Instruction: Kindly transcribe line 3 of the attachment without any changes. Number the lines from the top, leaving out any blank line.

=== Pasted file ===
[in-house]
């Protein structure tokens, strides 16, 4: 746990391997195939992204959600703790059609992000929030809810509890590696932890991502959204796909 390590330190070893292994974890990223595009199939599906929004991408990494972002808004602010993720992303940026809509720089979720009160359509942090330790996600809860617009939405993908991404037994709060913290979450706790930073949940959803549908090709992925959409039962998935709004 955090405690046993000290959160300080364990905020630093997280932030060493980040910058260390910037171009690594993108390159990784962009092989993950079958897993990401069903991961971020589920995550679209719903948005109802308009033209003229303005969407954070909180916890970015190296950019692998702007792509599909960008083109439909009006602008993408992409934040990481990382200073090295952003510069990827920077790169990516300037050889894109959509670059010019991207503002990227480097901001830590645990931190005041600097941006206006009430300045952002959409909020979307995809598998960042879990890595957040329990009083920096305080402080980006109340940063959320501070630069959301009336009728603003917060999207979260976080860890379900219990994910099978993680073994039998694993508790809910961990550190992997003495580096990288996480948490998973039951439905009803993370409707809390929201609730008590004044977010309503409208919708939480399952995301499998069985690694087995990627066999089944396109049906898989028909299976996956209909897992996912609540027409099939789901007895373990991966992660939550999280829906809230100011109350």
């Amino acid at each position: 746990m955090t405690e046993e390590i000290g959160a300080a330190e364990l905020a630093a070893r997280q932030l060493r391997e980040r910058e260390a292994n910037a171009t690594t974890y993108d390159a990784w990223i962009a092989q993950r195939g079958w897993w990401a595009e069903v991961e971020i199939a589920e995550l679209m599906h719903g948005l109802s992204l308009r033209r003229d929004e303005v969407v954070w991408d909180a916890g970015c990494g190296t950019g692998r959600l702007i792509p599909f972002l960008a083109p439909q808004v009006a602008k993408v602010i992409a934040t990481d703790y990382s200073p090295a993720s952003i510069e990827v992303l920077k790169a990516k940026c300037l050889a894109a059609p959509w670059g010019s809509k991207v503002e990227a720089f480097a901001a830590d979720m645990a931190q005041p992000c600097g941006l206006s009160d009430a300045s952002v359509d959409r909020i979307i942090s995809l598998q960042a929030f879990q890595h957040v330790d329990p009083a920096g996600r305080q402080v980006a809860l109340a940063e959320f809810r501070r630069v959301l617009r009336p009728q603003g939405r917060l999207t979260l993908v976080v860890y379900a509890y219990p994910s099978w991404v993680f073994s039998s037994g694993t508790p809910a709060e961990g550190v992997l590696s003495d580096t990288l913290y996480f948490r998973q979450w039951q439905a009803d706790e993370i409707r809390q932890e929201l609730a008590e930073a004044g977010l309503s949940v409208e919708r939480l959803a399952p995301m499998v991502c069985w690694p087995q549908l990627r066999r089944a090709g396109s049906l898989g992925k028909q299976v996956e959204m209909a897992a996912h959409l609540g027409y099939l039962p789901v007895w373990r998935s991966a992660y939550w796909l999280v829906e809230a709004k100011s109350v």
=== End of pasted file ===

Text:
């Amino acid at each position: 746990m955090t405690e046993e390590i000290g959160a300080a330190e364990l905020a630093a070893r997280q932030l060493r391997e980040r910058e260390a292994n910037a171009t690594t974890y993108d390159a990784w990223i962009a092989q993950r195939g079958w897993w990401a595009e069903v991961e971020i199939a589920e995550l679209m599906h719903g948005l109802s992204l308009r033209r003229d929004e303005v969407v954070w991408d909180a916890g970015c990494g190296t950019g692998r959600l702007i792509p599909f972002l960008a083109p439909q808004v009006a602008k993408v602010i992409a934040t990481d703790y990382s200073p090295a993720s952003i510069e990827v992303l920077k790169a990516k940026c300037l050889a894109a059609p959509w670059g010019s809509k991207v503002e990227a720089f480097a901001a830590d979720m645990a931190q005041p992000c600097g941006l206006s009160d009430a300045s952002v359509d959409r909020i979307i942090s995809l598998q960042a929030f879990q890595h957040v330790d329990p009083a920096g996600r305080q402080v980006a809860l109340a940063e959320f809810r501070r630069v959301l617009r009336p009728q603003g939405r917060l999207t979260l993908v976080v860890y379900a509890y219990p994910s099978w991404v993680f073994s039998s037994g694993t508790p809910a709060e961990g550190v992997l590696s003495d580096t990288l913290y996480f948490r998973q979450w039951q439905a009803d706790e993370i409707r809390q932890e929201l609730a008590e930073a004044g977010l309503s949940v409208e919708r939480l959803a399952p995301m499998v991502c069985w690694p087995q549908l990627r066999r089944a090709g396109s049906l898989g992925k028909q299976v996956e959204m209909a897992a996912h959409l609540g027409y099939l039962p789901v007895w373990r998935s991966a992660y939550w796909l999280v829906e809230a709004k100011s109350v």